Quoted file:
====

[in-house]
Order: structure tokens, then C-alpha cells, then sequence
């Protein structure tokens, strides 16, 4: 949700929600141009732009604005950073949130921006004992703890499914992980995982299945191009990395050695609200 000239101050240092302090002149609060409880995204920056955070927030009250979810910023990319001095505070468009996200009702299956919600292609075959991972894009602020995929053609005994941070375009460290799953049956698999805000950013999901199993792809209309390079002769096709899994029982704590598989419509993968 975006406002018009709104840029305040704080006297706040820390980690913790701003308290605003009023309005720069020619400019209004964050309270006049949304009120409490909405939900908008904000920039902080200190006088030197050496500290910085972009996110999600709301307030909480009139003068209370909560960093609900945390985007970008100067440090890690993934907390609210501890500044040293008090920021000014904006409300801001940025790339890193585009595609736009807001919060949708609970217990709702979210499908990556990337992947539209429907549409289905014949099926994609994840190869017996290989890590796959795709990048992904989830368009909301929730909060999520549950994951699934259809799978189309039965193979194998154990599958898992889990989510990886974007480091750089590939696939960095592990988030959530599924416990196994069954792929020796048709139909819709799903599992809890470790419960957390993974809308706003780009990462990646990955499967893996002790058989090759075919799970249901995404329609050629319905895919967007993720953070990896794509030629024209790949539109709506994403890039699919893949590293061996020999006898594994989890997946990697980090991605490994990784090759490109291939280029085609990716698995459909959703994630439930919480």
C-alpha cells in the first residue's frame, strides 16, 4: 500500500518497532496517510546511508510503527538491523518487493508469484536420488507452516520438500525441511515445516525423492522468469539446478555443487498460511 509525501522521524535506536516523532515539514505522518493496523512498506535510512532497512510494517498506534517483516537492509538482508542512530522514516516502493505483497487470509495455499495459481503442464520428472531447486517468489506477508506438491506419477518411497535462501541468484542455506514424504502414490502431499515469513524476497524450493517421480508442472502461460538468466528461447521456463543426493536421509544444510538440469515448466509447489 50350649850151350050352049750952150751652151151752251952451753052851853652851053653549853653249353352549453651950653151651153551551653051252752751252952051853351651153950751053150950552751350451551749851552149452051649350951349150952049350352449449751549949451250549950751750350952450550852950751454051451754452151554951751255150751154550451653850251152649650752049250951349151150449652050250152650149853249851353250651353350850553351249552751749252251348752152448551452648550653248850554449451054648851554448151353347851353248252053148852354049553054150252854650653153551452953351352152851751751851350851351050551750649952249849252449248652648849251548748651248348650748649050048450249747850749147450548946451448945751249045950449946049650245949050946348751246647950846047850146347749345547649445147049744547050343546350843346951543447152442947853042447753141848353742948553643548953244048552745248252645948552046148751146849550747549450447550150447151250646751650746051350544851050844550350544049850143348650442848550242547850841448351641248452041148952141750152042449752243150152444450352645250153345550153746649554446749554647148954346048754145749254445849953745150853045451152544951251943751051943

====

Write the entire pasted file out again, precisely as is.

[in-house]
Order: structure tokens, then C-alpha cells, then sequence
């Protein structure tokens, strides 16, 4: 949700929600141009732009604005950073949130921006004992703890499914992980995982299945191009990395050695609200 000239101050240092302090002149609060409880995204920056955070927030009250979810910023990319001095505070468009996200009702299956919600292609075959991972894009602020995929053609005994941070375009460290799953049956698999805000950013999901199993792809209309390079002769096709899994029982704590598989419509993968 975006406002018009709104840029305040704080006297706040820390980690913790701003308290605003009023309005720069020619400019209004964050309270006049949304009120409490909405939900908008904000920039902080200190006088030197050496500290910085972009996110999600709301307030909480009139003068209370909560960093609900945390985007970008100067440090890690993934907390609210501890500044040293008090920021000014904006409300801001940025790339890193585009595609736009807001919060949708609970217990709702979210499908990556990337992947539209429907549409289905014949099926994609994840190869017996290989890590796959795709990048992904989830368009909301929730909060999520549950994951699934259809799978189309039965193979194998154990599958898992889990989510990886974007480091750089590939696939960095592990988030959530599924416990196994069954792929020796048709139909819709799903599992809890470790419960957390993974809308706003780009990462990646990955499967893996002790058989090759075919799970249901995404329609050629319905895919967007993720953070990896794509030629024209790949539109709506994403890039699919893949590293061996020999006898594994989890997946990697980090991605490994990784090759490109291939280029085609990716698995459909959703994630439930919480």
C-alpha cells in the first residue's frame, strides 16, 4: 500500500518497532496517510546511508510503527538491523518487493508469484536420488507452516520438500525441511515445516525423492522468469539446478555443487498460511 509525501522521524535506536516523532515539514505522518493496523512498506535510512532497512510494517498506534517483516537492509538482508542512530522514516516502493505483497487470509495455499495459481503442464520428472531447486517468489506477508506438491506419477518411497535462501541468484542455506514424504502414490502431499515469513524476497524450493517421480508442472502461460538468466528461447521456463543426493536421509544444510538440469515448466509447489 50350649850151350050352049750952150751652151151752251952451753052851853652851053653549853653249353352549453651950653151651153551551653051252752751252952051853351651153950751053150950552751350451551749851552149452051649350951349150952049350352449449751549949451250549950751750350952450550852950751454051451754452151554951751255150751154550451653850251152649650752049250951349151150449652050250152650149853249851353250651353350850553351249552751749252251348752152448551452648550653248850554449451054648851554448151353347851353248252053148852354049553054150252854650653153551452953351352152851751751851350851351050551750649952249849252449248652648849251548748651248348650748649050048450249747850749147450548946451448945751249045950449946049650245949050946348751246647950846047850146347749345547649445147049744547050343546350843346951543447152442947853042447753141848353742948553643548953244048552745248252645948552046148751146849550747549450447550150447151250646751650746051350544851050844550350544049850143348650442848550242547850841448351641248452041148952141750152042449752243150152444450352645250153345550153746649554446749554647148954346048754145749254445849953745150853045451152544951251943751051943